Awesome. God's word can speak to these issues so much better than I can. Now to address the idea behind the title of this first blog post and podcast episode. Although my wife and I have participated in a lot of training in the last few weeks, right now life is still pretty much the same as it's always been, and we're just waiting and wondering. Wondering what it will be like when we're in the thick of it. We've taken the P.R.I.D.E. training classes from two commendable ladies with a classroom full of other foster parents to be. We've had the home study done, giving our excellent foster care licenser our life story and letting her inspect our house. We've done an all day C.P.R. and First Aid training class at the hospital downtown. But we're still just waiting.

We've heard a lot of stories, but what is it really like on a day to day basis? With childcare, I think training and research are great tools, and can be very important, but a lot of it is truly learned in hands on situations. What will that be like? There was no instruction manual for our son when we brought him home from the hospital, and while there is much literature on how to handle children with different needs, every child is different. One book that stands out as a recommendation among foster parents I've heard about is Love and Logic. Here is a link to their web site: http://www.loveandlogic.com/. If you follow the link you'll find their website with a lot of great content, even a podcast. I haven't read the book yet, but I'm planning on it. Once I finish it, I'll post about it, and the website looks great too so I'll be posting about it as well. While I'm on the subject, another podcast about being foster parents you should check out is the Foster Parenting Podcast, found here: http://fosterpodcast.com/. I've really been enjoying it, a husband and wife share their experiences as foster parents, and it's one of the main influences for this blog and podcast. I'm only on episode 19 and I've already learned a lot; and they're up to 81 episodes as I write this. Ok, back to the theme of this post, the calm before the storm.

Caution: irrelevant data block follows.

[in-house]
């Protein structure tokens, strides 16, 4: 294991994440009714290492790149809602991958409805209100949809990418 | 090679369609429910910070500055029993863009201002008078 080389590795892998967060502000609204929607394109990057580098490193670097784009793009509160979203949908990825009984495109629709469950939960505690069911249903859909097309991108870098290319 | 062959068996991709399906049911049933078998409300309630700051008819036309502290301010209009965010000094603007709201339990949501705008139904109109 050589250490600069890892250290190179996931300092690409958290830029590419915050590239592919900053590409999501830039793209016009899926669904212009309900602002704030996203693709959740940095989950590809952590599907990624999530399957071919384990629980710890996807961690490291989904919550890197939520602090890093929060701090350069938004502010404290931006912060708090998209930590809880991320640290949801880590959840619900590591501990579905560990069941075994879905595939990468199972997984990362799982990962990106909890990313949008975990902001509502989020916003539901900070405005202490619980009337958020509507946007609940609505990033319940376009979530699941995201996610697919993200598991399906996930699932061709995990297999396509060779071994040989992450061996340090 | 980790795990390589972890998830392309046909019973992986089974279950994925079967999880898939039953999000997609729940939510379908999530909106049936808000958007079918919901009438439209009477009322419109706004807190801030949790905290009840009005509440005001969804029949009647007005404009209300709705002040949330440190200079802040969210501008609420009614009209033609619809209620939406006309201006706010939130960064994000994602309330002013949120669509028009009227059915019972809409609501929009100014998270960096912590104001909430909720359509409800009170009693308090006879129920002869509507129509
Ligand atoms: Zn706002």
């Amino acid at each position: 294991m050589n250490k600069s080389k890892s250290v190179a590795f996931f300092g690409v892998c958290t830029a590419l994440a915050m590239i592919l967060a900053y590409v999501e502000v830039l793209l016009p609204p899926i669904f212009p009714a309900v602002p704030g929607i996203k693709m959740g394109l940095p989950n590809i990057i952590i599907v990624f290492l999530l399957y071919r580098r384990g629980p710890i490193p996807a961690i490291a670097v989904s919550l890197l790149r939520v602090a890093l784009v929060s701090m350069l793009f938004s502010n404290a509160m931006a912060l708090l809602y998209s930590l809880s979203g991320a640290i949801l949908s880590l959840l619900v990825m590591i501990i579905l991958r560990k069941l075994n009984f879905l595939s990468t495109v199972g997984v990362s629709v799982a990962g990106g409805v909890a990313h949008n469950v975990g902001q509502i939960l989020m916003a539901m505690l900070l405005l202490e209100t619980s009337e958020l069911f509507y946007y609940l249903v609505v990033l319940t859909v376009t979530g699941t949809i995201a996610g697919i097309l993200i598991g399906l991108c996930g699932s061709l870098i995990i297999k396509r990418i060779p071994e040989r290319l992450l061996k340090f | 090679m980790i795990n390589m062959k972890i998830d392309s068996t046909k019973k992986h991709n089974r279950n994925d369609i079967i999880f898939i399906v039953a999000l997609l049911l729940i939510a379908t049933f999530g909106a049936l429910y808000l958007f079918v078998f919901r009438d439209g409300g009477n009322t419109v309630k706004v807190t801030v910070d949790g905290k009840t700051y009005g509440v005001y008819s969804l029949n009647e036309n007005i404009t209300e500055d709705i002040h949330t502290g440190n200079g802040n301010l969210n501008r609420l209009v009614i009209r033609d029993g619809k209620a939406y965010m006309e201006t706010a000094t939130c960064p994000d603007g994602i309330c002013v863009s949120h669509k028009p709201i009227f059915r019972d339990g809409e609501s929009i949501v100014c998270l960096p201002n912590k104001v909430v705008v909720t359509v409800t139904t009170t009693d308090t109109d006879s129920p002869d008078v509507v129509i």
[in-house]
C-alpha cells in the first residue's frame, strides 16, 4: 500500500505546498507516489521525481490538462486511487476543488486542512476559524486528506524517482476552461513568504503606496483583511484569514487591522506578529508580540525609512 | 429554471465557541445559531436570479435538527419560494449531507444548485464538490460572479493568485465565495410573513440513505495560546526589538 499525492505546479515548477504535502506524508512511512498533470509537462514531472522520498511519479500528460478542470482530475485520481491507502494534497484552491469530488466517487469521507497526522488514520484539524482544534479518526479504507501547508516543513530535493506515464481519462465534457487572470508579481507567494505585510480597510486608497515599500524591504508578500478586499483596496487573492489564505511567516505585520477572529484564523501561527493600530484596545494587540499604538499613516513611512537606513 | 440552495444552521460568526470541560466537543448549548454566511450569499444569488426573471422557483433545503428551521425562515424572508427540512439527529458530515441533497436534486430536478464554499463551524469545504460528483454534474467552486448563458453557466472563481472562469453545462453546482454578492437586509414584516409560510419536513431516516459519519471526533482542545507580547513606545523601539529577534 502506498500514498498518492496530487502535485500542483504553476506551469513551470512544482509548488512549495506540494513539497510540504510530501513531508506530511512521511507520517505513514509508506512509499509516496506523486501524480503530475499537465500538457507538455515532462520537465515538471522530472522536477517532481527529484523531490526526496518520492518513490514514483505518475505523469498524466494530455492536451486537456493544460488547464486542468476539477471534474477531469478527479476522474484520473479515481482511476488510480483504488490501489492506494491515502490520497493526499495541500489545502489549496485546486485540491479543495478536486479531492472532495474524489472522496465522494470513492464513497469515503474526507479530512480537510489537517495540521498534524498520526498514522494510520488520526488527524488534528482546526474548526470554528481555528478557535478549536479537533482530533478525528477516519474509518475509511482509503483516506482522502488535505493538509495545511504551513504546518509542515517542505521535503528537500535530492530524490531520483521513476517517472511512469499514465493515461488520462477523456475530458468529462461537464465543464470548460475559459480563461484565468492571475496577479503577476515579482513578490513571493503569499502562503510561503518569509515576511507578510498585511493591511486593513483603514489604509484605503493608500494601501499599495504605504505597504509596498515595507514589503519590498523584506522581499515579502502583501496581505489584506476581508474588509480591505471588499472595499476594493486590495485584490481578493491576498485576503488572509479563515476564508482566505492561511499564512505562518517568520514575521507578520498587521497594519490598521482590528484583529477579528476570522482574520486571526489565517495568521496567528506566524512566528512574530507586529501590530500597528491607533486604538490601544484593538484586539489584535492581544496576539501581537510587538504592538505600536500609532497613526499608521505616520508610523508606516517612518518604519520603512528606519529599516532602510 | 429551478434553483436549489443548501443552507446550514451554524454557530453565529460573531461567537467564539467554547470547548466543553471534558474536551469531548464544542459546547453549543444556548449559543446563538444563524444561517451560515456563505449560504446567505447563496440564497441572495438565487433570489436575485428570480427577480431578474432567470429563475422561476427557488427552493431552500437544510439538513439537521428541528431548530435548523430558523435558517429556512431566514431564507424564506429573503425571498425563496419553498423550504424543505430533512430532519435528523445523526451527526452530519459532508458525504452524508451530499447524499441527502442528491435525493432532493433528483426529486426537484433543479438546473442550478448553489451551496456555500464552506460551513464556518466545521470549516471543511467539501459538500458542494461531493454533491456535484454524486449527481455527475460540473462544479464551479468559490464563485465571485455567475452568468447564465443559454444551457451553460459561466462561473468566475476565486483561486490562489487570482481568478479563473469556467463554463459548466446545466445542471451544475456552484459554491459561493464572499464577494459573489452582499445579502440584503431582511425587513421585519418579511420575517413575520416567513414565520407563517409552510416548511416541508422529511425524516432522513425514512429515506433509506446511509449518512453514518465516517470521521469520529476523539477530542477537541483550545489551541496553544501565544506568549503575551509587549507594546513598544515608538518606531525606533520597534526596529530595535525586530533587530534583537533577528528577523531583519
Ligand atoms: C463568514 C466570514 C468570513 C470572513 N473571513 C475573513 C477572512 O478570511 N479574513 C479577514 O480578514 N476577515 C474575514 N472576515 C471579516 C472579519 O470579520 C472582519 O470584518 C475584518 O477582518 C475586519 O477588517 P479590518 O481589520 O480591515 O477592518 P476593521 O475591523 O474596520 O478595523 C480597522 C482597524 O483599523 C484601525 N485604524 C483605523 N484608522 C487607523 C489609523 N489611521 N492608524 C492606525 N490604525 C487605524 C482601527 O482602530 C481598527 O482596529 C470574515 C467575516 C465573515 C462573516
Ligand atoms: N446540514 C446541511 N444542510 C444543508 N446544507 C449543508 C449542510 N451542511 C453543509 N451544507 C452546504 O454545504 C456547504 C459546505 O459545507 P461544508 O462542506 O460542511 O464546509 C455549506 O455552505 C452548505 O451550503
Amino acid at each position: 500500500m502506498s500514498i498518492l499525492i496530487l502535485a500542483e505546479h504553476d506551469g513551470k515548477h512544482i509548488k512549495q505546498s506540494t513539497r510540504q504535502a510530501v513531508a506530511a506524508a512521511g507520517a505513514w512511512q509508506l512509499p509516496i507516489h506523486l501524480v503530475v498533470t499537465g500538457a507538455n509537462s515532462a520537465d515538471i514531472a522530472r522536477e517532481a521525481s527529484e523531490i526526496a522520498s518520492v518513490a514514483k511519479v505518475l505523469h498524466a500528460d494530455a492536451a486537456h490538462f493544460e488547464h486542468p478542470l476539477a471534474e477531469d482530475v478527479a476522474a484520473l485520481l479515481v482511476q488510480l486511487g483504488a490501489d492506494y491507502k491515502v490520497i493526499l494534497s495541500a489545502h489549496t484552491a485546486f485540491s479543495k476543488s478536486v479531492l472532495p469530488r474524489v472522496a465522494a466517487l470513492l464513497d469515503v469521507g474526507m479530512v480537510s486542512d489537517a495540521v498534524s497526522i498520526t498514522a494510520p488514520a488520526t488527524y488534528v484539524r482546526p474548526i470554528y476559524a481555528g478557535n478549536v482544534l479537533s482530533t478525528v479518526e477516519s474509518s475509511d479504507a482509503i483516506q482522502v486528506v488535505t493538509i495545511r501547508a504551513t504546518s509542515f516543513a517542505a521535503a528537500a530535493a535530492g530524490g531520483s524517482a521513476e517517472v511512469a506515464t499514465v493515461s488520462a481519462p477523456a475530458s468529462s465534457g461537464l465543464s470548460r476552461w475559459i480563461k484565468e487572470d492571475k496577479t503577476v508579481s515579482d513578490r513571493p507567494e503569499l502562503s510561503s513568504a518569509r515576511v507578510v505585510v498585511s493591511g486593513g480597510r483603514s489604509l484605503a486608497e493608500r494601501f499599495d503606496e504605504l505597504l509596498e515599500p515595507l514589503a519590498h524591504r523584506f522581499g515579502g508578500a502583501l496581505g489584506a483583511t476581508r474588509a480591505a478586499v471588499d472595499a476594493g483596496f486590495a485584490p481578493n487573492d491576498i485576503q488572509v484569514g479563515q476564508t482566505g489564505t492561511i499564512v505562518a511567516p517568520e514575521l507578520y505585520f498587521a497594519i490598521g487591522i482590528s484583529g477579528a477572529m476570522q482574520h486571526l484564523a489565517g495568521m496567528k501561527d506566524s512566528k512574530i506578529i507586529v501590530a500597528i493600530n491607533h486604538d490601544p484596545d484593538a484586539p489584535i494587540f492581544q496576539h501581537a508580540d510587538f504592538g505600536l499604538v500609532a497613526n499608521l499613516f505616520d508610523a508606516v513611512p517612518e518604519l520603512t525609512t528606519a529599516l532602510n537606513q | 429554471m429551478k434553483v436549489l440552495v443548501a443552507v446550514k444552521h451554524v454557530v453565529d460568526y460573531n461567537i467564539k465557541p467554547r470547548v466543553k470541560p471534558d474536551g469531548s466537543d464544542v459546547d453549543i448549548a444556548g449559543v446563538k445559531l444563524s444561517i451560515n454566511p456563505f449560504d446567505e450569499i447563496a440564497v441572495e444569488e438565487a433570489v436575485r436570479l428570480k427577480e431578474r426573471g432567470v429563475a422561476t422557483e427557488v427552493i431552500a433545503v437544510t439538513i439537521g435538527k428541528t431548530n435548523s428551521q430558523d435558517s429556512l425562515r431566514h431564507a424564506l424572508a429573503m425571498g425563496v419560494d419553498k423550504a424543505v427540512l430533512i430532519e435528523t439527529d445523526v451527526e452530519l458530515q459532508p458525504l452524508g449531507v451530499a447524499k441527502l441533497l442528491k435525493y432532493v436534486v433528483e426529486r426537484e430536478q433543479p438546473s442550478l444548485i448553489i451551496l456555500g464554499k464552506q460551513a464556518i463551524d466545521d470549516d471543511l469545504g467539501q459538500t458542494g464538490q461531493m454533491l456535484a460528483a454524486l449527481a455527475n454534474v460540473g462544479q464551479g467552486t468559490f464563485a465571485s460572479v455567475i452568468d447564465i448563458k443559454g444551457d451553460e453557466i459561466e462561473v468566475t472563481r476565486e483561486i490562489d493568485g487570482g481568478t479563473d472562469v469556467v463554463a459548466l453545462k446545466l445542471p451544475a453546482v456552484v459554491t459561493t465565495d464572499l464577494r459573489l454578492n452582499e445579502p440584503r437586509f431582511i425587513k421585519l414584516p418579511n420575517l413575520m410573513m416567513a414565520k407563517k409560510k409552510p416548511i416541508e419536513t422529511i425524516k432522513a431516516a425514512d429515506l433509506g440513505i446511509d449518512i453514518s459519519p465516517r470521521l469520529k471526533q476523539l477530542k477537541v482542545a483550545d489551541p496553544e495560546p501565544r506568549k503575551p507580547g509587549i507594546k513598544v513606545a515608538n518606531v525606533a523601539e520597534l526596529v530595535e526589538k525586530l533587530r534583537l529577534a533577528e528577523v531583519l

As much as we can try and prepare ourselves for foster care, right now it's just waiting for that first phone call. Waiting for that first time you meet a foster child. The first time you bring them home. What it will be like after you've had them for a week, a month. What it may be like to have to say goodbye to them as they are reunified with their parent's or family once they've been in your home for a long time and you have bonded with them. We heard that many children are little angels for a while when they first come into your home, but then they begin to act out after they've been there for a while. What will that be like? So many questions, and all we can do is wait. Well, while you're waiting I hope you can find something useful and valuable out of the experiences I'm going to share, and for those of you who are already foster parents, please leave comments sharing your wealth of wisdom; I could sure use it. My next blog post should be after we've taken in our first foster child. I'm very excited for that to finally happen, and as stressful as it may be, hopefully we'll be positively impacting the life of another human being. This is our purpose in becoming foster parents. I'll leave you with this verse from the ESV translation of the bible.

James 1:27

Religion that is pure and undefiled before God, the Father, is this: to visit orphans and widows in their affliction, and to keep oneself unstained from the world.


Music Used - "Endless Love" by Jackie Chan & Kim Hee-Seon


  1. Dan, great job on your first podcast, and thanks for the shout out! We're excited to hear more of your story. And we'll put in a plug for you on our show once you have three or four episodes up for people to check out. Can't wait to see how God uses your home.

    T & W